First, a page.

That's unfortunate, because many states (including California, where the lawsuit was filed) hold that an illegal lottery is any contest, game, or enterprise of chance that involves a prize. In this case, the prize was the contested domain name.

"Simply because they tell you it's a lottery up front doesn't mean that what they are doing is lawful," Newman explained. "When you walk (into the application process) blindly and it says you have a chance to get the domain, but you don't know what those chances are, that's misleading. They have a duty to disclose to you what your chances are. Even if the lottery's legal, it's still unfair because of the false, deceptive and misleading communications surrounding the lottery.

Newman pointed out that these unfair practices also open up the possibility of investigation by the Federal Trade Commission (FTC), since it deals with these unfair and deceptive advertising practices against consumers.

Barbara Blackwell, a spokesperson for NeuLevel, said the lawsuit is completely without merit and filed as an attempt to derail the successful introduction of .biz.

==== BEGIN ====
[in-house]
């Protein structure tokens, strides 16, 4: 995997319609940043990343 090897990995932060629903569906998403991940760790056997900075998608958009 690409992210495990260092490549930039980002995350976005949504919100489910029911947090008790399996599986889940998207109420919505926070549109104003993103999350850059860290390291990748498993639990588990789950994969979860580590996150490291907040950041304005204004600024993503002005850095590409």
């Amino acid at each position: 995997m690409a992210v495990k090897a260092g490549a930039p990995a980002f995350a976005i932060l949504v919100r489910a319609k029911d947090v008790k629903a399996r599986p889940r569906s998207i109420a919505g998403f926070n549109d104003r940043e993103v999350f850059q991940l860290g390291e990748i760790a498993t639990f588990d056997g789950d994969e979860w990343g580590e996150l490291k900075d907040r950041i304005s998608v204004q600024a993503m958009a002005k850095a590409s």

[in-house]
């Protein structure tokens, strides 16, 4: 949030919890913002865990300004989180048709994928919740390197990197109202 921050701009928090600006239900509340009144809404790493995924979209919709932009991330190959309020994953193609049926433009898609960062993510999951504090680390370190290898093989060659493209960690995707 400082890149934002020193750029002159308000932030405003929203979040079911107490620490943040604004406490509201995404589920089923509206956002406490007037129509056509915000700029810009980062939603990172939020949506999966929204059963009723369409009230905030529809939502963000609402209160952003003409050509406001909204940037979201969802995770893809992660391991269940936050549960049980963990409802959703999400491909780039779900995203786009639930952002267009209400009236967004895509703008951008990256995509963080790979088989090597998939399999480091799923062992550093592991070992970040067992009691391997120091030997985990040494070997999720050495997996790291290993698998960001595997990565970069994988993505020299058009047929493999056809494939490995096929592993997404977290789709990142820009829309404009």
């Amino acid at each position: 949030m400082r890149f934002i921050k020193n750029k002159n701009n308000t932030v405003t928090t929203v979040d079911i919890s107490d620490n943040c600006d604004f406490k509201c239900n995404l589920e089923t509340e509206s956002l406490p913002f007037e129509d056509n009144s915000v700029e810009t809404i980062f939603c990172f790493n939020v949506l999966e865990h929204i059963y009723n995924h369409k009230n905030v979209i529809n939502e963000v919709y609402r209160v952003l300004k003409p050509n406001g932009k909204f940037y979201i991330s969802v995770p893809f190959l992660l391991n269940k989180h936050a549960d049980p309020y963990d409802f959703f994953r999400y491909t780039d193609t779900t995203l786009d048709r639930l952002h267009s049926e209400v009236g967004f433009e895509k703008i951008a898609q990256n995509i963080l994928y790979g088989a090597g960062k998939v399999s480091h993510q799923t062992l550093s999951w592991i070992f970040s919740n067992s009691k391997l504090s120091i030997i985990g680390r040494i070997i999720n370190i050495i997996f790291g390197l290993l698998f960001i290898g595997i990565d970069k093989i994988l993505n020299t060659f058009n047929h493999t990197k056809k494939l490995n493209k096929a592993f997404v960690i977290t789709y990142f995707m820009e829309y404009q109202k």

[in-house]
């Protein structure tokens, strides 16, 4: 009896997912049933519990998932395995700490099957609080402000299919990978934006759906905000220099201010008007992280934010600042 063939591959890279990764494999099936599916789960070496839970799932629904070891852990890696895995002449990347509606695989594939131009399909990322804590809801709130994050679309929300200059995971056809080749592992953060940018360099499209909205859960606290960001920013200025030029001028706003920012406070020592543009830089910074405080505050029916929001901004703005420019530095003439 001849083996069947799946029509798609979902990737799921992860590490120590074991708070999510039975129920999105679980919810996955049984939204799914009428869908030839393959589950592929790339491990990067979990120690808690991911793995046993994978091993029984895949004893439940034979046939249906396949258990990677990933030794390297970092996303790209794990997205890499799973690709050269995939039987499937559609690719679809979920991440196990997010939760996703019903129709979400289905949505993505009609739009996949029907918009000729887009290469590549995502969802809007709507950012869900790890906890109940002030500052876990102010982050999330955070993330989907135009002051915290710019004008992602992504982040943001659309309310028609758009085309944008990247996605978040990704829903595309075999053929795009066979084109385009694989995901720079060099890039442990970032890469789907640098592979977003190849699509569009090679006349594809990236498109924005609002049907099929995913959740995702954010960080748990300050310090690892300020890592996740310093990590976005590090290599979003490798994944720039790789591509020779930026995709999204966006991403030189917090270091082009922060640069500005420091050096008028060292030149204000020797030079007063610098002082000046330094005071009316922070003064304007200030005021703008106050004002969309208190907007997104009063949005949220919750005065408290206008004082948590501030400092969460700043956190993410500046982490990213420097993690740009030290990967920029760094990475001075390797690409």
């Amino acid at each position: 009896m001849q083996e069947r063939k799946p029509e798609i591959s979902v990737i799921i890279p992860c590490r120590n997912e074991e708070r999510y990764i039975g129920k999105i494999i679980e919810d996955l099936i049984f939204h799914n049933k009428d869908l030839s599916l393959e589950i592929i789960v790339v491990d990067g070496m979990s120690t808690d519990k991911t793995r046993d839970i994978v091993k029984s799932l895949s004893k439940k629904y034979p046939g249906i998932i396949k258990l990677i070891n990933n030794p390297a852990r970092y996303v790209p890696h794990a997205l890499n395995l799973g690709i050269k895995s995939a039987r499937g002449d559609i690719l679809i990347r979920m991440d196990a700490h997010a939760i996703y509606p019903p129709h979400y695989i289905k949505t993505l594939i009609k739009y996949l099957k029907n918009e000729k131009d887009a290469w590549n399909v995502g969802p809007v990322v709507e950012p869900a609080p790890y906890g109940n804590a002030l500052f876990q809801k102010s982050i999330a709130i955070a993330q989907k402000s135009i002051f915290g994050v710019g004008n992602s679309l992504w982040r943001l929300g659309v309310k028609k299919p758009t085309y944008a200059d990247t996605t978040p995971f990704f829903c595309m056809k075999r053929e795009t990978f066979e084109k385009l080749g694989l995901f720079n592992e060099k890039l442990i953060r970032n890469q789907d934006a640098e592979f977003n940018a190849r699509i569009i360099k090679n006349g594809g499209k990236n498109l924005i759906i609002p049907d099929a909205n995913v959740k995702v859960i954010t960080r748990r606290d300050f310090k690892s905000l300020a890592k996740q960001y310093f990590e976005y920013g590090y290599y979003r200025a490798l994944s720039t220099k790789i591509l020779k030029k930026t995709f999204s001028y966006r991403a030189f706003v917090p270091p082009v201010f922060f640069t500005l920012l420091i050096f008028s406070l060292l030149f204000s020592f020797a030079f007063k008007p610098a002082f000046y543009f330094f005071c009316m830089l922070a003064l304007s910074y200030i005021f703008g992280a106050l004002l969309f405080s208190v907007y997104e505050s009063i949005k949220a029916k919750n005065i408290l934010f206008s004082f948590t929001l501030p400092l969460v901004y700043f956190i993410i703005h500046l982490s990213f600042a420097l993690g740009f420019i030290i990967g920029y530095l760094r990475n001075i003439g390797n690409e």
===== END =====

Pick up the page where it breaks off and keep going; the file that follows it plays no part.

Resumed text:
"NeuLevel stands completely behind the launch process of .biz, which provides protections for all trademark owners and discourages cybersquatting and speculation," she said. "We believe that the .biz domain name selection process is the most fair and equitable way to distribute domain names during the launch of the first truly global business-centric space on the Internet."

The lawsuit has many in the industry wondering how NeuLevel attorneys even signed off on the lottery process in the first place, knowing the potential pitfalls of the lottery process.